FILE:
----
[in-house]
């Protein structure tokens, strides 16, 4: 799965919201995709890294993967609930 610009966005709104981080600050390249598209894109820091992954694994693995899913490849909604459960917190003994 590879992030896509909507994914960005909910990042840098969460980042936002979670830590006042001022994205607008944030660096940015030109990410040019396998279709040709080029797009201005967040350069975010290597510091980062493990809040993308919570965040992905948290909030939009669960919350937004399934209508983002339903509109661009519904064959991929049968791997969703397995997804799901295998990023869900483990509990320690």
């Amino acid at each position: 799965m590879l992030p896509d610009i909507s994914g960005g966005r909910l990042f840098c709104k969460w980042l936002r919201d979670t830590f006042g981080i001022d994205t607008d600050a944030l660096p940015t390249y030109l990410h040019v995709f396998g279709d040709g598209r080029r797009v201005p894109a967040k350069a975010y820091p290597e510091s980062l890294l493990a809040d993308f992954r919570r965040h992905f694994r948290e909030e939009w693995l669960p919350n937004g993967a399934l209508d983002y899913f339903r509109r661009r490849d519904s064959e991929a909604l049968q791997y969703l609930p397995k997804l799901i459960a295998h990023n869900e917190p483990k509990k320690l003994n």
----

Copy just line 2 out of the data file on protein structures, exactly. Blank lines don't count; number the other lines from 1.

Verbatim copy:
């Protein structure tokens, strides 16, 4: 799965919201995709890294993967609930 610009966005709104981080600050390249598209894109820091992954694994693995899913490849909604459960917190003994 590879992030896509909507994914960005909910990042840098969460980042936002979670830590006042001022994205607008944030660096940015030109990410040019396998279709040709080029797009201005967040350069975010290597510091980062493990809040993308919570965040992905948290909030939009669960919350937004399934209508983002339903509109661009519904064959991929049968791997969703397995997804799901295998990023869900483990509990320690």